VEGF

VHL

YY1

Medscape DrugInfo

valproic acid

OMIM

acute lymphoblastic leukaemia

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acute promyelocytic leukaemia

Rubinstein–Taybi syndrome

<i>Saccharomyces</i> Genome Database

Gcn5

Sir2

FURTHER INFORMATION

Boston University School of Medicine

Cancer.gov

Chromatin Network

Greenebaum Cancer Center

Johns Hopkins Oncology Center

Memorial Sloan–Kettering Cancer Center

Mount Sinai Hospital

National Cancer Institute

Ohio State University

Regulation of Gene Expression

Glossary

APOPTOSIS

Also termed 'programmed cell death', is a natural physiological process that occurs during disease and development, and is initiated by cells in response to environmental stresses. It is characterized morphologically by membrane blebbing, chromatin condensation, loss of cell volume and DNA fragmentation, and biochemically by caspase activation.

ONCOGENE

A normal gene that stimulates appropriate cell growth under normal conditions. When mutated or overexpressed, it can induce the uncontrolled proliferation of cells in the absence of growth signals and mediate neoplastic transformation.

TUMOUR-SUPPRESSOR GENE

A gene that inhibits cell-cycle progression or induces apoptosis to regulate cell numbers. Often mutated or functionally inactivated in cancer.

EPIGENETIC

A change that influences phenotype without altering genotype.

DIFFERENTIATION

The structural and functional specialization of cells and tissues during development. It occurs by the gradual maturation of cells with specialized structures and functions from unspecialized precursors as a result of changes in gene expression.

CELL CYCLE

The sequence of stages — mitosis (M), gap 1 (G1), the DNA-synthesis stage (S) and gap 2 (G2) — that an actively growing cell passes through between the time it is formed and the time it divides to give two new cells. During this time, it doubles its cytoplasmic constituents, replicates its DNA and finally divides to give two daughter cells.

ANGIOGENESIS

The growth of new blood vessels from pre-existing ones. A complex phenomenon that is required for the continued growth and survival of solid neoplasms.

CHROMATIN REMODELLING

An alteration in chromatin structure that affects the nuclease sensitivity of a region of chromatin. Accomplished by covalent modification of histones and/or the action of ATP-dependent remodelling complexes.

CHEMOTHERAPY

Initially defined by Paul Ehrlich as “the use of a drug to combat an invading parasite without damaging the host”. Now commonly refers to the treatment of cancer using drugs that are selectively toxic for the cancerous cells.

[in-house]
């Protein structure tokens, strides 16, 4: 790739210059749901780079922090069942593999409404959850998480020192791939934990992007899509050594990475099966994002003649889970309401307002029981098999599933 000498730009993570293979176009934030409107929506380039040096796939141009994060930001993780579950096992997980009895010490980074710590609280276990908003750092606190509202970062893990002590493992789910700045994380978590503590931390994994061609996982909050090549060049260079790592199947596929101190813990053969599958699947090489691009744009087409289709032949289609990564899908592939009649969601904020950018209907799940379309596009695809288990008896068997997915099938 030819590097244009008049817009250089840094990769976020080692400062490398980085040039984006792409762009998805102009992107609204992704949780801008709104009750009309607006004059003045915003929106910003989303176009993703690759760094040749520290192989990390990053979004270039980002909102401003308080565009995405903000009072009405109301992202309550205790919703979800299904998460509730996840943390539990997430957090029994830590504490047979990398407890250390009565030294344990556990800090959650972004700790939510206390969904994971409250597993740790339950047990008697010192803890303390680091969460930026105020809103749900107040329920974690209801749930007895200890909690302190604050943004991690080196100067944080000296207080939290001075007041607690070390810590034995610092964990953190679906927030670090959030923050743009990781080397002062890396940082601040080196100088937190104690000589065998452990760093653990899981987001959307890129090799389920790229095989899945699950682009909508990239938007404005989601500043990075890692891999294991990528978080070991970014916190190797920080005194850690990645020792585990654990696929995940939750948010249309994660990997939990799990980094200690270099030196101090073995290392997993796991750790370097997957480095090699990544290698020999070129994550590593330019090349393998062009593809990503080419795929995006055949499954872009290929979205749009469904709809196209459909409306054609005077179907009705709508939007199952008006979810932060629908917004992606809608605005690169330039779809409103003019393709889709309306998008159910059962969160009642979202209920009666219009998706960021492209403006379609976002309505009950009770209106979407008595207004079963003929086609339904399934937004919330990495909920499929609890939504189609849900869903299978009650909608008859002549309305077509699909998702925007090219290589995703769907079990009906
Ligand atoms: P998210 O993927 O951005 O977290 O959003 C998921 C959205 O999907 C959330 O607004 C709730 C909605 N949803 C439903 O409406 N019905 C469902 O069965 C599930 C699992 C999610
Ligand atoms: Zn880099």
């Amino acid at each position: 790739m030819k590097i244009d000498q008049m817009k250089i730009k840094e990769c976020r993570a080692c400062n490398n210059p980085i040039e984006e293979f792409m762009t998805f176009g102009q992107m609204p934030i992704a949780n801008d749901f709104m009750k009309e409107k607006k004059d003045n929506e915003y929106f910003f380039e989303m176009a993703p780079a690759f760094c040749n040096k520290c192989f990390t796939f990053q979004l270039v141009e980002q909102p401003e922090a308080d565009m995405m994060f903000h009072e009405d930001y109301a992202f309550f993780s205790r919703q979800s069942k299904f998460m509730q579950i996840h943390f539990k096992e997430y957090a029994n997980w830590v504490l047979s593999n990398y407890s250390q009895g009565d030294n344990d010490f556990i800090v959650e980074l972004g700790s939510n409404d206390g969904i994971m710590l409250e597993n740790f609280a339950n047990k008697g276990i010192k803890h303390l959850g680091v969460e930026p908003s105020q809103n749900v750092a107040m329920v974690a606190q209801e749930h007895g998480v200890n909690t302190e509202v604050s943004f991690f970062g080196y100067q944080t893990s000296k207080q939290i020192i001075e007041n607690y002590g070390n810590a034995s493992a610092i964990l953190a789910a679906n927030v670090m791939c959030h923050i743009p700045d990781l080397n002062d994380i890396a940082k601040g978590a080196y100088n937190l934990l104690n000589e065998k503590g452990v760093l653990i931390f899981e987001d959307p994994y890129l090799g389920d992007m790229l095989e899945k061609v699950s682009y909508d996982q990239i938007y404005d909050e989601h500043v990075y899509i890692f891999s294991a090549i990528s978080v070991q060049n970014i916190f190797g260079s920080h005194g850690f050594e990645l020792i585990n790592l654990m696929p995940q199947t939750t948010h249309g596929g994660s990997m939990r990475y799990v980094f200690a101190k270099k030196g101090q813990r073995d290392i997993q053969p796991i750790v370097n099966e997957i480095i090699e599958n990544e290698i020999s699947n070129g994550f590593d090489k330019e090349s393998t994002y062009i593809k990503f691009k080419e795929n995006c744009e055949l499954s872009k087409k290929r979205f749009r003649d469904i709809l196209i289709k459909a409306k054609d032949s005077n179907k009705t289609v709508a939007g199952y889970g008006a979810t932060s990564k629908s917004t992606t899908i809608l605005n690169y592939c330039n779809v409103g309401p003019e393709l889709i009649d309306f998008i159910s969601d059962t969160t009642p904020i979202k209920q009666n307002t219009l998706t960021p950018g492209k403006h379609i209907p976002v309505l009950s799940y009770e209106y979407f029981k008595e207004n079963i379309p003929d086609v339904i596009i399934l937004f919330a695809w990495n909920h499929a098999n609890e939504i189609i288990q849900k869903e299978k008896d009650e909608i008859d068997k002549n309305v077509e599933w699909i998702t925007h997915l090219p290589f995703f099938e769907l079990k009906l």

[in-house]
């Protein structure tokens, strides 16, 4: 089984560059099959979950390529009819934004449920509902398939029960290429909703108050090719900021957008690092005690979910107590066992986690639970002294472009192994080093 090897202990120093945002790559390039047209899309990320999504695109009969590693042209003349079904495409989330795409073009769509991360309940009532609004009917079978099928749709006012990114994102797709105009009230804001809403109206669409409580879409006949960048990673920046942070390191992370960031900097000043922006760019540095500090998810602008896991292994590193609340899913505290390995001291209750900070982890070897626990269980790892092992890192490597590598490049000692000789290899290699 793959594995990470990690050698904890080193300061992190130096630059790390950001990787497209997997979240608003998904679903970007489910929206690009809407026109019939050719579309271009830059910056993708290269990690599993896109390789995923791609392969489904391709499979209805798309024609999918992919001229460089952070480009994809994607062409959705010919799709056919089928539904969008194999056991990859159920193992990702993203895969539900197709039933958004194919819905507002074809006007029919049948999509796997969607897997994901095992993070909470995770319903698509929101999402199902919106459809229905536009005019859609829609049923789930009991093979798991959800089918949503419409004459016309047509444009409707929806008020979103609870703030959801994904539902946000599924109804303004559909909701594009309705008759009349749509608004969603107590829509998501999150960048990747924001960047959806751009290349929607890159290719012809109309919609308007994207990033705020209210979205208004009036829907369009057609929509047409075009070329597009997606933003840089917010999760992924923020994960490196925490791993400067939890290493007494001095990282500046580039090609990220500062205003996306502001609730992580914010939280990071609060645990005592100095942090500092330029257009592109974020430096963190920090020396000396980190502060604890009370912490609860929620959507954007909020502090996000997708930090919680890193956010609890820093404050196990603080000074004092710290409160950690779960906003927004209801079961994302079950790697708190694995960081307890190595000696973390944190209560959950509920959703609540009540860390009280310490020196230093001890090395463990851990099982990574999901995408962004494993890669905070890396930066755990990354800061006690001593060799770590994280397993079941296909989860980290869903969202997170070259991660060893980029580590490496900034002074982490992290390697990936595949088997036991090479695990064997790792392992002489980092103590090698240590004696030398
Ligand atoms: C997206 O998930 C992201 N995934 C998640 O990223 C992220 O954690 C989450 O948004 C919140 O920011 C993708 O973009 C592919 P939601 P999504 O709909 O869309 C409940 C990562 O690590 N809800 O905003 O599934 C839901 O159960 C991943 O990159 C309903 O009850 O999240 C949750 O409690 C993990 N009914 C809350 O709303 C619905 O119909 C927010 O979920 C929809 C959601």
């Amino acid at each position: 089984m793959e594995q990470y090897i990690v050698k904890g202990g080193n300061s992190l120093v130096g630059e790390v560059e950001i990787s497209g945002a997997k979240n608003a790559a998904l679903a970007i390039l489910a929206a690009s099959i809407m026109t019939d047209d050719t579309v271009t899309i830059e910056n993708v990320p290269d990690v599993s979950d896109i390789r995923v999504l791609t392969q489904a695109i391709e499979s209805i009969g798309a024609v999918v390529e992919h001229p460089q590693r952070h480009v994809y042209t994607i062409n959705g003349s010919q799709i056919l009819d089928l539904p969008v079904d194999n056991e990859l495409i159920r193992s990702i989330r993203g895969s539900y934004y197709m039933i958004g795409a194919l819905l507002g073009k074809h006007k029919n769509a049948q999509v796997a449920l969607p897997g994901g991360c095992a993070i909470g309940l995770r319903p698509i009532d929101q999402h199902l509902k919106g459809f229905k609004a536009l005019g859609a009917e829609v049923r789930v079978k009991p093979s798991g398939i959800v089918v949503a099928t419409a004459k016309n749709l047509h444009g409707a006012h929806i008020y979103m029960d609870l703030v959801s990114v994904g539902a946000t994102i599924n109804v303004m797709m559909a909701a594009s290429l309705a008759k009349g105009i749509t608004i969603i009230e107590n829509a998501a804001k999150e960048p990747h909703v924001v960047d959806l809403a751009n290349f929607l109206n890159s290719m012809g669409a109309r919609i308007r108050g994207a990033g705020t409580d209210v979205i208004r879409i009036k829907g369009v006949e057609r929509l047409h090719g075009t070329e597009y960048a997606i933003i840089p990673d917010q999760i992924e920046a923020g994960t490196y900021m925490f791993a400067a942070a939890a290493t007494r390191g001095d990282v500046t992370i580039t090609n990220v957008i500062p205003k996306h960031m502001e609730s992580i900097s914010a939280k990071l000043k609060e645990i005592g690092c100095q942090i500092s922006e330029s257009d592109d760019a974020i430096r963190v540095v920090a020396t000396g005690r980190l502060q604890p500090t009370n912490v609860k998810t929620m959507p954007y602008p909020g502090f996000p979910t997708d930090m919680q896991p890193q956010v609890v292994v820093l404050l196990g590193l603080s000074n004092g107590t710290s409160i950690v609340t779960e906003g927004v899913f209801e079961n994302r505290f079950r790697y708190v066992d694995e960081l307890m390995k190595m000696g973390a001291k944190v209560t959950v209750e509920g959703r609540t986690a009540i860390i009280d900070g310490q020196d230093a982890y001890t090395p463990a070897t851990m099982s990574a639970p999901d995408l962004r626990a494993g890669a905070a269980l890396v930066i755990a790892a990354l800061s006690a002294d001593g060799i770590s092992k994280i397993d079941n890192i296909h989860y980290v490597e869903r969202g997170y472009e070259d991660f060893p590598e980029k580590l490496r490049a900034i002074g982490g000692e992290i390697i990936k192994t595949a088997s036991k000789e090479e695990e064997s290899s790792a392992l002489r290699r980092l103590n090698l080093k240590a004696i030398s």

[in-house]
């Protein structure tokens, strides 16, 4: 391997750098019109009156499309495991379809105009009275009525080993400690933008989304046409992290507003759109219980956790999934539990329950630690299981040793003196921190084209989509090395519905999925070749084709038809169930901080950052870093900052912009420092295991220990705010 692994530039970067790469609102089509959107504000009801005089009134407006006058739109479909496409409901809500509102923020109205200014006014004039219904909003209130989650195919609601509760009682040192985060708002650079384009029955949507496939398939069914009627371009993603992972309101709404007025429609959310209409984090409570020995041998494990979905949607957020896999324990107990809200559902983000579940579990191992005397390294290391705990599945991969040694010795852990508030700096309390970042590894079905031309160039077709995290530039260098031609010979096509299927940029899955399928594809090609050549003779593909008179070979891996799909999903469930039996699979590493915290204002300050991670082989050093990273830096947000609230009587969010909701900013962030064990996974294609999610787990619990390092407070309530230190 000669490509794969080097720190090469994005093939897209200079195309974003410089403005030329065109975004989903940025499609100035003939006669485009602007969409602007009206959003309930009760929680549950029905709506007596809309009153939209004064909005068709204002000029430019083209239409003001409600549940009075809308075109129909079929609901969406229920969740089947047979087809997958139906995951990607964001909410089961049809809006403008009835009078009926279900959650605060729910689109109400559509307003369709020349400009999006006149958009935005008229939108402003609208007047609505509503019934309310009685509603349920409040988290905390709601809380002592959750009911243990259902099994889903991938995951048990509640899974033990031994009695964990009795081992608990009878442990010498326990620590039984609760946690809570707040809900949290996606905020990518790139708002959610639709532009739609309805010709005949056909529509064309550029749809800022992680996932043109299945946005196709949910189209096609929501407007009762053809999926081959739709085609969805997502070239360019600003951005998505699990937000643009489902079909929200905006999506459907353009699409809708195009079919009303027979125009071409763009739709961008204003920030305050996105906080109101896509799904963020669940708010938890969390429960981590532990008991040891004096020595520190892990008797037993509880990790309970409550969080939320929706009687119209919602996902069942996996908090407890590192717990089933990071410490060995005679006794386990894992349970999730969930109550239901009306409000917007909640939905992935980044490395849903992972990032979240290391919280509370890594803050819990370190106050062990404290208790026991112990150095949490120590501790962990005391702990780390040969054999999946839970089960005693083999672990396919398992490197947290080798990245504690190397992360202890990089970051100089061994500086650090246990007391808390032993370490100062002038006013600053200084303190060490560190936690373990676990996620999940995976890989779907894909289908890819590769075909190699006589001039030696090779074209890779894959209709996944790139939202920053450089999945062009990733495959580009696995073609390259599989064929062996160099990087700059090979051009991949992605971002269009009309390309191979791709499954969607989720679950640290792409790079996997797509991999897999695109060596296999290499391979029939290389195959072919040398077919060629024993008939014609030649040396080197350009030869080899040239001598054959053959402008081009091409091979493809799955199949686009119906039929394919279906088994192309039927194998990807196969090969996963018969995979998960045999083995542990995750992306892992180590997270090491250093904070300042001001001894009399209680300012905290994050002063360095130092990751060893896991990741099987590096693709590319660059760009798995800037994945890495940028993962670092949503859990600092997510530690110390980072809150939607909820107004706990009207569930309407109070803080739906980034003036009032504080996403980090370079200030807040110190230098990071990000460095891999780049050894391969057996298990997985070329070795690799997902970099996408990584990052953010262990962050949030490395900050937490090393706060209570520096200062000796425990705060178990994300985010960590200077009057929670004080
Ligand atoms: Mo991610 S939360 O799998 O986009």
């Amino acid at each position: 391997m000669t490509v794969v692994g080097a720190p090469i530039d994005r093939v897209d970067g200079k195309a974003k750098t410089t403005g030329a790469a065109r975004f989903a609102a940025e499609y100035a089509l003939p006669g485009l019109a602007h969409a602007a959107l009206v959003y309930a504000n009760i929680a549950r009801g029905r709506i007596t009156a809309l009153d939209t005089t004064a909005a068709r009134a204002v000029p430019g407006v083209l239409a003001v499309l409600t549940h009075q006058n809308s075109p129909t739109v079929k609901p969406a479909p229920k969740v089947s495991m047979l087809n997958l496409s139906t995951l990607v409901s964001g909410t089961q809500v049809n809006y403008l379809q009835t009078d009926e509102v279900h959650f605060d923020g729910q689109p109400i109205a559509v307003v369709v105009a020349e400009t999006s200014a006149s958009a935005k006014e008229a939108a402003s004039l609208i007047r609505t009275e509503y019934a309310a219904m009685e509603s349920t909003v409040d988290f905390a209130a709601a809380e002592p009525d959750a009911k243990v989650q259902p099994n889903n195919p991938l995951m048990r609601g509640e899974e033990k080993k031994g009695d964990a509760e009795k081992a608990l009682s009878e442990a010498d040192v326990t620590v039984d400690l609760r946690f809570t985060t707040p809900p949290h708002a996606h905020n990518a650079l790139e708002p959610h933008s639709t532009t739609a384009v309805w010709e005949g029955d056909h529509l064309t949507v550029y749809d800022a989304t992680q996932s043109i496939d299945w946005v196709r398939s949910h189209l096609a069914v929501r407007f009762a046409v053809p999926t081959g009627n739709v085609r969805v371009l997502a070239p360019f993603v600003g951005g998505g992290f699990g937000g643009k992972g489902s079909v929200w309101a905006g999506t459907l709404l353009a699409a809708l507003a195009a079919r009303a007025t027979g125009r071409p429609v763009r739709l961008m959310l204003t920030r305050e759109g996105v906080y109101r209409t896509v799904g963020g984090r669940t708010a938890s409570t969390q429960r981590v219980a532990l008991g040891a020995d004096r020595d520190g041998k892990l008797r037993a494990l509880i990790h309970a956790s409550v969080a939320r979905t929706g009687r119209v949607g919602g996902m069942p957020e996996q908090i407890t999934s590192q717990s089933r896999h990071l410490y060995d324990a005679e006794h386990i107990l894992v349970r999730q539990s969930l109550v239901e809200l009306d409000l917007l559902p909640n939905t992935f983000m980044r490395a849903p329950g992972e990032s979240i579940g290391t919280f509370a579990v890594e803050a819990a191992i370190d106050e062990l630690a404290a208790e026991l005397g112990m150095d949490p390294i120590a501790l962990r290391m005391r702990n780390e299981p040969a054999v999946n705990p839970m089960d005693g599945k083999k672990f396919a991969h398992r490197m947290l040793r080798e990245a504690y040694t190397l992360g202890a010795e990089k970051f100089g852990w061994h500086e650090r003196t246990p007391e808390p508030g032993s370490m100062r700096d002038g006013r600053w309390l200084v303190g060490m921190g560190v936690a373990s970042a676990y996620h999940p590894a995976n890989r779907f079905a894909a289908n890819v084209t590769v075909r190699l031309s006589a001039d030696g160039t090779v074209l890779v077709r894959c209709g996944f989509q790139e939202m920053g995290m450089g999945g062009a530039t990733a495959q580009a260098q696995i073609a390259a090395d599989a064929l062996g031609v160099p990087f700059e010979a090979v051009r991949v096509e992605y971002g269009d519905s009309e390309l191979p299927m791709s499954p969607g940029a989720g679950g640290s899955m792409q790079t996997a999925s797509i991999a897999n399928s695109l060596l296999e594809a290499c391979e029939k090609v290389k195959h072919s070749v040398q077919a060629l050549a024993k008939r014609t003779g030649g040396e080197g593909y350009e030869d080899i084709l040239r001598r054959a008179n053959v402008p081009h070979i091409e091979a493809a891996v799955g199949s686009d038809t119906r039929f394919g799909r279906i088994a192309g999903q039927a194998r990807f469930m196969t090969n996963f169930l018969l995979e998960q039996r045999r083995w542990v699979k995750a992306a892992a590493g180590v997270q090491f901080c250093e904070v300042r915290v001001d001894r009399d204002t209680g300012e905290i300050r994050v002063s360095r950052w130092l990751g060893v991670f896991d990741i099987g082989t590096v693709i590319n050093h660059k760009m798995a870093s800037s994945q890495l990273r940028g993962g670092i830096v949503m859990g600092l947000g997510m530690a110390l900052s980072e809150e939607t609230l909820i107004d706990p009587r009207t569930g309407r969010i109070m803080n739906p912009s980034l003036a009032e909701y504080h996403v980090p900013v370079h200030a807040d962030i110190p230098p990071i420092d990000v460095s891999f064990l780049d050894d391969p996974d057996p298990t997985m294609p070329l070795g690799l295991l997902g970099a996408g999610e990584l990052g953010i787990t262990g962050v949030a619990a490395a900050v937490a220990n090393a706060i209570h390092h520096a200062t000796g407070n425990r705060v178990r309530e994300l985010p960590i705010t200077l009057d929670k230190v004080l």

CHROMOSOMAL TRANSLOCATION

A genetic rearrangement in which part of a chromosome is detached and transferred to another chromosome, or to another portion of the same chromosome. Reciprocal translocation is when two chromosomes exchange DNA.

LEUKAEMIA

A chronic or acute haematopoietic cancer that is characterized by unrestrained growth and loss of differentiation of leukocytes and their precursors. Leukaemia is classified according to the dominant cell type and severity of the disease.

ZINC FINGER

A protein domain that contains two invariant cysteine, and two invariant histidine, residues that bind a single zinc atom. These domains often confer the DNA-binding component of transcription factors, but can mediate protein–protein interactions.

PHARMACOKINETICS

The study of the metabolism and action of drugs, with particular emphasis on the time that is required for absorption, duration of action, distribution in the body and method of excretion.

BIOAVAILABILITY

The rate and extent to which an active drug enters the general circulation, thereby permitting access to the site of action. Determined by measuring the concentration of the drug in body fluids, or by the magnitude of the pharmacological response.

DIFFERENTIAL DISPLAY

A method for identifying differentially expressed genes using anchored oligo-dT and random oligonucleotide primers and polymerase chain reaction (PCR) on reverse-transcribed RNA from different cell populations. The amplified complementary DNAs are displayed, and comparisons are drawn between the different cell populations.

DNA MICROARRAY

A high-throughput, differential gene-expression screen of complementary DNA or oligonucleotide libraries that are printed in extremely high density on microchips. These microchips are probed with a mixture of fluorescently tagged cDNAs that are produced from two different cell populations, and analysed with a laser confocal scanner.

CHECKPOINT

A point at which the cell cycle can be halted until conditions are suitable for the cell to proceed to the next stage.

KINETOCHORE

A structural feature of the chromosome to which microtubules of the mitotic spindle attach.

CASPASES

A family of cysteine proteases that cleave various cellular substrates, which leads to the morphological changes that are associated with apoptosis. Might also activate inflammatory cytokines such as interleukin-1.

TELOMERASE

An RNA-containing enzyme complex that extends chromosome ends (telomeres) by copying its RNA sequence repeatedly into chromosomal DNA.

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Johnstone, R. Histone-deacetylase inhibitors: novel drugs for the treatment of cancer. Nat Rev Drug Discov 1, 287–299 (2002). https://doi.org/10.1038/nrd772